Fire SafetyThis is a post sponsored by the National Fire Protection Association and

It’s Fire Prevention Week, October 9-15, 2016, so it’s a perfect time to make sure that your family discusses fire safety both at school and at home.  The National Fire Protection Association (NFPA) has a host of resources for parents and educators to make it easy to talk about fire prevention with kids of all ages. The latest video at celebrates Firefighting’s weird history and fascinating future:

My 8-year-old son particularly enjoyed the firefighting historical fact about beards. Did you know that in the 1800s, firefighters dipped their then-fashionable long beards into water and then tucked them into their mouths to form a crude filters through which to breathe during fires? The animated video of an old-school firefighter with a wet beard cracked up my third grader, while my high-school freshman joked that given the current hipster trend toward long beards, this particular practice could be used again. Of course, nowadays firefighters have high-tech breathing equipment!

Watch the video:

In addition to the history video, the Digital Backpack at Sparky’s Schoolhouse features several videos, like songs by the kid favorite Steve, who reminds us to discuss our family fire plans and learn the four key steps to follow when you hear the sound of a smoke alarm. Recess Monkey and their pals brave Sparky’s flying smoke alarm to learn what it takes to stay fire safe, and there’s a clip specifically about the gear that firefighter’s use in the line of duty. But our favorite video is the following one that shows a conversation between best-selling “I Survived” author Lauren Tarshis about the Great Chicago Fire of 1871.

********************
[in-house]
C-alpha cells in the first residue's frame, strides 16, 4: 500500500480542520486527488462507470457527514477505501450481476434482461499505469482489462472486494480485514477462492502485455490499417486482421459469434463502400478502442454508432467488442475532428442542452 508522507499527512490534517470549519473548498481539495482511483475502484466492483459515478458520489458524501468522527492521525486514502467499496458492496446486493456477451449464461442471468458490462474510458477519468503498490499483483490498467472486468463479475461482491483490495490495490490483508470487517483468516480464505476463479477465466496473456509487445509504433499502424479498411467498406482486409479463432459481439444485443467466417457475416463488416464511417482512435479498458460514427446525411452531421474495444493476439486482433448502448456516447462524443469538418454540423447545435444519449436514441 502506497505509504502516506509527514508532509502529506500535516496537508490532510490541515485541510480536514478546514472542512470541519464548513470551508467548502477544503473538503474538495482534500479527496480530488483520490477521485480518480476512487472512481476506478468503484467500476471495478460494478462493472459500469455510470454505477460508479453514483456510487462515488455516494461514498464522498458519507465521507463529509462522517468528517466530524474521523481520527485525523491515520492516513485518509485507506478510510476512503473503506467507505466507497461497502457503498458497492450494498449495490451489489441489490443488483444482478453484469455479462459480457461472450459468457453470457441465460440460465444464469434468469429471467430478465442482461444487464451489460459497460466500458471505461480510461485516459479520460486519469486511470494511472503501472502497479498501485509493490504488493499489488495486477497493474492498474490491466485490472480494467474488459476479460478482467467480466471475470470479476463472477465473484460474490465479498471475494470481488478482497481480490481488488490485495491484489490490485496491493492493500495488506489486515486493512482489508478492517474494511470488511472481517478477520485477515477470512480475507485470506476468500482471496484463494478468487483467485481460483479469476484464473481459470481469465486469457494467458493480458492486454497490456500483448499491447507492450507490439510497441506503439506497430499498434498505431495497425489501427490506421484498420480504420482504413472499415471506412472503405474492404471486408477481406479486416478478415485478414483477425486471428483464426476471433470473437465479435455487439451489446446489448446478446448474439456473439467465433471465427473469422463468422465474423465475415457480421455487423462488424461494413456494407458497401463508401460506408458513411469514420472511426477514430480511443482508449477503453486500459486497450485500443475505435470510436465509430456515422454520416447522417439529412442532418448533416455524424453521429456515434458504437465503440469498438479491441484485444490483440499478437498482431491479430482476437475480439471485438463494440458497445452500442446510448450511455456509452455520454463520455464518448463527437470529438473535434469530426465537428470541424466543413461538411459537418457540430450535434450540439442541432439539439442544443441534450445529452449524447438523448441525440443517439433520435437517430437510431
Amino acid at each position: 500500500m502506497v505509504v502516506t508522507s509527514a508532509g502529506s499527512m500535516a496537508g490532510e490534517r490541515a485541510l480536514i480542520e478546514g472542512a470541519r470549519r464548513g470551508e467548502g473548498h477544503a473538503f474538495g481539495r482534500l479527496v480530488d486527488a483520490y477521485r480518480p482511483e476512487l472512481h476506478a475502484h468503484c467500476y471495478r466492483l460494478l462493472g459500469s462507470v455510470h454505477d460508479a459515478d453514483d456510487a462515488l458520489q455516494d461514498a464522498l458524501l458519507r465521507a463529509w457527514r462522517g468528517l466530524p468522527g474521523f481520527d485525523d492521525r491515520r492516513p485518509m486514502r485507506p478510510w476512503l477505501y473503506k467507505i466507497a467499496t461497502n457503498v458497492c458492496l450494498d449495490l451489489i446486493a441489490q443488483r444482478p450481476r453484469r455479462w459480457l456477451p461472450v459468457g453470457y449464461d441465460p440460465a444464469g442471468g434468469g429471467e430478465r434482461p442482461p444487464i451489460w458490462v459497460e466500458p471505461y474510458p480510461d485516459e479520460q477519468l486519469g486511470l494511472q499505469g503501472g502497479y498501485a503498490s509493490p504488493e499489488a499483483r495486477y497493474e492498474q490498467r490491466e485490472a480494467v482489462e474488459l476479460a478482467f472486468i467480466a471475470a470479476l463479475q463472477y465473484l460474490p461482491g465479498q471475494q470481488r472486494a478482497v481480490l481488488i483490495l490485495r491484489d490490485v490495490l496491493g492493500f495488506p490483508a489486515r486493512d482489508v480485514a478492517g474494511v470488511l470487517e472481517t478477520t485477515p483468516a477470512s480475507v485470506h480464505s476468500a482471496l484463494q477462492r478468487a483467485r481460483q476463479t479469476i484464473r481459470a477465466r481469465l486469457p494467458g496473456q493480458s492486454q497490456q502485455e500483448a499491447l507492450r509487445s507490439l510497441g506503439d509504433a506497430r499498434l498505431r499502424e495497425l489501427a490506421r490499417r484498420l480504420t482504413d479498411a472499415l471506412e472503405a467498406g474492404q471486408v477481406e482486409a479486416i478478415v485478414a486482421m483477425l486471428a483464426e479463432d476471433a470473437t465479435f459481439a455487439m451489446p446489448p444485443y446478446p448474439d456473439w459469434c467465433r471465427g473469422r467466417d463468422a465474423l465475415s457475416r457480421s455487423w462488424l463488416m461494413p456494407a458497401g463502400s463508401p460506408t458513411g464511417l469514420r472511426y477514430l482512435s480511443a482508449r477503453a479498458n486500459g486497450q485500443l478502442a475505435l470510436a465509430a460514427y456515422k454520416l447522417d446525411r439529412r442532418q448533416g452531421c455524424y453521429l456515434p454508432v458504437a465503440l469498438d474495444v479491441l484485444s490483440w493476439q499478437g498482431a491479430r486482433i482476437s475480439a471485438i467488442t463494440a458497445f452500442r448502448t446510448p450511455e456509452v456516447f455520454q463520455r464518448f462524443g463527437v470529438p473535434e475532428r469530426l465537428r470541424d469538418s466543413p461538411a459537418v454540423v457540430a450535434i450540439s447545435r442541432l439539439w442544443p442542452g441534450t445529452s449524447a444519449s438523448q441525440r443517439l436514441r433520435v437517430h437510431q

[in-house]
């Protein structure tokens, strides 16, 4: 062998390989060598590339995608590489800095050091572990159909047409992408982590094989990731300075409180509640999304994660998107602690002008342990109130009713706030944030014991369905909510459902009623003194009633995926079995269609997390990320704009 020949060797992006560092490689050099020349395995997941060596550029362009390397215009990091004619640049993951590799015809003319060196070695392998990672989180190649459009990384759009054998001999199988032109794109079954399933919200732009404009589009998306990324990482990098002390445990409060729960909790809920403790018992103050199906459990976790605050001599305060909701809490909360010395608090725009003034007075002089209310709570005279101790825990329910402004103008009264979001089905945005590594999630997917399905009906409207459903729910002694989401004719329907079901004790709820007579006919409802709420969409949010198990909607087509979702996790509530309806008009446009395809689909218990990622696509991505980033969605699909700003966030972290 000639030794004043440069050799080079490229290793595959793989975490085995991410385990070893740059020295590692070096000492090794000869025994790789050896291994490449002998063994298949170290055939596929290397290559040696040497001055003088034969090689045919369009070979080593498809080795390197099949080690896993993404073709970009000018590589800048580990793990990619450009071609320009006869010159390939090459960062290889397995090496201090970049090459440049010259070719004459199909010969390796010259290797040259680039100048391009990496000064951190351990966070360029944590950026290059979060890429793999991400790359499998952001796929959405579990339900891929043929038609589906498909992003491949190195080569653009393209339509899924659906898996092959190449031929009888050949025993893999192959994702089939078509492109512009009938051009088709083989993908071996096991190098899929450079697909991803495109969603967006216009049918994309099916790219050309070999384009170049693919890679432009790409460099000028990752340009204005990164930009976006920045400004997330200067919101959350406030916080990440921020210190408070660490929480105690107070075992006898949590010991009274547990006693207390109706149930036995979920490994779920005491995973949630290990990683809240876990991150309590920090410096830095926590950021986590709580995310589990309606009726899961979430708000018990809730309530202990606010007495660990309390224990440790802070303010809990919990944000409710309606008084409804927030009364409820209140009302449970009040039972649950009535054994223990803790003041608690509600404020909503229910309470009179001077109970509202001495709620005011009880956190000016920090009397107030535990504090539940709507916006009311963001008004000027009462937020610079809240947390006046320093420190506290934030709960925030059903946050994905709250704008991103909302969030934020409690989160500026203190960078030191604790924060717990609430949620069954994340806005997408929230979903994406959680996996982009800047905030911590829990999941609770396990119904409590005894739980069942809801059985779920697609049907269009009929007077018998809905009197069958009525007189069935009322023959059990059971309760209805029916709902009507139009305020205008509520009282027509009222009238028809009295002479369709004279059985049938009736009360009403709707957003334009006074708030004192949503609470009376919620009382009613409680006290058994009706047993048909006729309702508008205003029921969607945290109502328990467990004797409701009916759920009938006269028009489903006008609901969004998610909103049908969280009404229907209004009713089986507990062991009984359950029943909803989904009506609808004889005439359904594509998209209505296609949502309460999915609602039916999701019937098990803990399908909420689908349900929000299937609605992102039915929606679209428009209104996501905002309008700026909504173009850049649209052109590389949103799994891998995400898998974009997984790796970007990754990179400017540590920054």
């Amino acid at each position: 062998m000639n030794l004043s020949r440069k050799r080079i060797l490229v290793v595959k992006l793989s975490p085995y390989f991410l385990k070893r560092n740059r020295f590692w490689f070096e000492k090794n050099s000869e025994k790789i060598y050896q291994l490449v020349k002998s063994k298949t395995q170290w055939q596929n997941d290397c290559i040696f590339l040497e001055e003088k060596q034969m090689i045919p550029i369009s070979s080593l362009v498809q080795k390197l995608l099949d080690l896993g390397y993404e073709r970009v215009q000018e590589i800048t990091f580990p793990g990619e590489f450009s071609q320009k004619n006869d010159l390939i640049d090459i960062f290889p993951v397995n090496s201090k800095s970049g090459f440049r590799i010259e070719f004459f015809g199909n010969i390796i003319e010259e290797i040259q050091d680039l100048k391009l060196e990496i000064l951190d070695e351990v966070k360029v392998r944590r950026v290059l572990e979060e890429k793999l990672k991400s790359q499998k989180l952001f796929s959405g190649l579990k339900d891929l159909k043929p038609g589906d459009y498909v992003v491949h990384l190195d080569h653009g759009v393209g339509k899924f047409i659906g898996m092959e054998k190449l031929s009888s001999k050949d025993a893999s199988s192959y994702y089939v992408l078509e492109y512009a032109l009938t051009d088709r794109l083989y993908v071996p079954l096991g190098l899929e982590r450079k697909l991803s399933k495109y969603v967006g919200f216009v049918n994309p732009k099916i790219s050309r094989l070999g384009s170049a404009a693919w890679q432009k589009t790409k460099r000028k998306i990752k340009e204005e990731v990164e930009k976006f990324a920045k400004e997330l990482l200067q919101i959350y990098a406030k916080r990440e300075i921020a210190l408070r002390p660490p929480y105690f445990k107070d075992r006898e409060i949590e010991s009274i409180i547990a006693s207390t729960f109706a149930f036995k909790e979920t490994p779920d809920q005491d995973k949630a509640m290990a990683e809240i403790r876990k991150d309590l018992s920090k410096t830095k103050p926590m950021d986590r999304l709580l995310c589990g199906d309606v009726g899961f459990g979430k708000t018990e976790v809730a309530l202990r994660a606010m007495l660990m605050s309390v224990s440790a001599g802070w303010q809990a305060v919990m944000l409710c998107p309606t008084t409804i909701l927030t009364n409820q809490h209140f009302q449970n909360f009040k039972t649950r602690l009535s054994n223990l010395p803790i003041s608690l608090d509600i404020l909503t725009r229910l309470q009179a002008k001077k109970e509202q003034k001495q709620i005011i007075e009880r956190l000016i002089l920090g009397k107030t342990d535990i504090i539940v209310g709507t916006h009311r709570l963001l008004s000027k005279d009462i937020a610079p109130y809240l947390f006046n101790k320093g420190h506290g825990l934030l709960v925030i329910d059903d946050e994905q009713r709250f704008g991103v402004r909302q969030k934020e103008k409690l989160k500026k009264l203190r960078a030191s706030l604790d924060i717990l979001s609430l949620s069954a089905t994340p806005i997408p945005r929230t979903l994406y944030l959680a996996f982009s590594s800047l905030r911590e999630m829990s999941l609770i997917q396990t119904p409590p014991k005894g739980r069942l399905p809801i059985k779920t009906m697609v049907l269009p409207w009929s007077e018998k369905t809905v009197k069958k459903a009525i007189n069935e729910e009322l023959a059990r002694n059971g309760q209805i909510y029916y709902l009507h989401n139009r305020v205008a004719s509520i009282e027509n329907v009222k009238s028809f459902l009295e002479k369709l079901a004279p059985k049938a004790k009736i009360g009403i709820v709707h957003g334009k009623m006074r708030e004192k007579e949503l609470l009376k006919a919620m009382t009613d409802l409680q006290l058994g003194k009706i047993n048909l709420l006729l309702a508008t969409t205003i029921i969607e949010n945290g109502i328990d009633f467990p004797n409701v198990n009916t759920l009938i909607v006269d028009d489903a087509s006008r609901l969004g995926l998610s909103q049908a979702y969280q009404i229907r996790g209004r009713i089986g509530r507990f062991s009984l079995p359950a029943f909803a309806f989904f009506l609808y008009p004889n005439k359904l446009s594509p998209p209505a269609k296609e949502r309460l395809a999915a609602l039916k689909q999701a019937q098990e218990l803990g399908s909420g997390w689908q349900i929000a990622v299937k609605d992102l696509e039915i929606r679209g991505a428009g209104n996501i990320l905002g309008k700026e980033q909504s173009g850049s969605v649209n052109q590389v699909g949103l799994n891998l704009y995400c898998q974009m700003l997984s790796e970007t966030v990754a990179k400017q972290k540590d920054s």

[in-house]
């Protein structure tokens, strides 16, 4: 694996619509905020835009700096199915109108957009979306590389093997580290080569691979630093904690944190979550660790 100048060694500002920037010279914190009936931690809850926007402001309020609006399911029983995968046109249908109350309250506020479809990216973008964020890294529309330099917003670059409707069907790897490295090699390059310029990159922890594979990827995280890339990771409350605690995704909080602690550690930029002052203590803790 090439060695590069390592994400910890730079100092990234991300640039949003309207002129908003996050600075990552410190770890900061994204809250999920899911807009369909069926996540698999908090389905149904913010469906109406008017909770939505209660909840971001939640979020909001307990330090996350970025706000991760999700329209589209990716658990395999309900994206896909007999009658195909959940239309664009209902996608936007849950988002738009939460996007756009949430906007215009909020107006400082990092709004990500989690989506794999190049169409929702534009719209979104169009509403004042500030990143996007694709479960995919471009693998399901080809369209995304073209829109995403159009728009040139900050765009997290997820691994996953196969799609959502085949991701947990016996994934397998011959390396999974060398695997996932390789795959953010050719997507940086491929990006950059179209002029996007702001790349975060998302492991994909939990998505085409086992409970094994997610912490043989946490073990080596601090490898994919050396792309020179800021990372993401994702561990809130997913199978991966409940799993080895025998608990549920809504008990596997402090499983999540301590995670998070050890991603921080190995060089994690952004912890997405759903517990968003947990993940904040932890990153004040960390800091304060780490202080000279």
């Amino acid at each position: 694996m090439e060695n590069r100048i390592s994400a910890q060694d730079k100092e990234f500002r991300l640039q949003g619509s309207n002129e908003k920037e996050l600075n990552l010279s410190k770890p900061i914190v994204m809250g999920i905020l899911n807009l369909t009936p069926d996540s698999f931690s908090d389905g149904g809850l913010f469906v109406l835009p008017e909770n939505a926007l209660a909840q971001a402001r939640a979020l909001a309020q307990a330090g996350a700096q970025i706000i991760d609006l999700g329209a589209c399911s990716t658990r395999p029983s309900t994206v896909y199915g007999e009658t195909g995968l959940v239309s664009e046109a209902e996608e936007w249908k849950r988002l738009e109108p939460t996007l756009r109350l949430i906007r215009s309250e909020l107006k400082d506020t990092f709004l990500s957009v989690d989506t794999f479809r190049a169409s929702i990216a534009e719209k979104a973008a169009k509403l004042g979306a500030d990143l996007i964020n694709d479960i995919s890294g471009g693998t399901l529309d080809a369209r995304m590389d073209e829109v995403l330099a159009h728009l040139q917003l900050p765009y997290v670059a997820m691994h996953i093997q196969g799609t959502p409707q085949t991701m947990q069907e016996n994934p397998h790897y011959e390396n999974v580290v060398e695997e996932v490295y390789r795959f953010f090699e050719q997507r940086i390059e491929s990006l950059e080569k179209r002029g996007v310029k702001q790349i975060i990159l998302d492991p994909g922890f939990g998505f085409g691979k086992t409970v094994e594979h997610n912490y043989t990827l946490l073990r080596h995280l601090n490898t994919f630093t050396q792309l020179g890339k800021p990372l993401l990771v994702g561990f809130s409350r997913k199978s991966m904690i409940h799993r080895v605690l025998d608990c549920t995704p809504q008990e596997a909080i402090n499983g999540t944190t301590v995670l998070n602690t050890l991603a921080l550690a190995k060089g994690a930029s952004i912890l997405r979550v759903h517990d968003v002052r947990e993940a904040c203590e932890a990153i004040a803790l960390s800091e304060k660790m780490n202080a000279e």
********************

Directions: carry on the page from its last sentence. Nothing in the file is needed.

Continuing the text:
Our kids have all been big fans of the “I Survived” books, and Tarshis’ book about the Great Chicago Fire is an excellent, well-researched story that will teach kids about the milestone event. Tarshis’ conversation with the NFPA’s Casey Grant about the Great Chicago Fire is illuminating and debunks some of the myths about the Fire, setting the record straight about how it started and why it spread so quickly.

Lastly, the NFPA also shares grade-by-grade lessons that can be discussed at home. It can’t be said enough that it’s important for parents to discuss fire safety with their children, even very young preschoolers and kindergartners.

Keep up with the NFPA on social media:

@NFPA on Twitter

@Sparky_Fire_Dog on Twitter

@theNFPA on Facebook

@SparkyTheFireDog on Facebook

@NFPAdotorg & #SparkytheFireDog on Instagram

@NFPA on Pinterest

@NFPAdotorg on Google+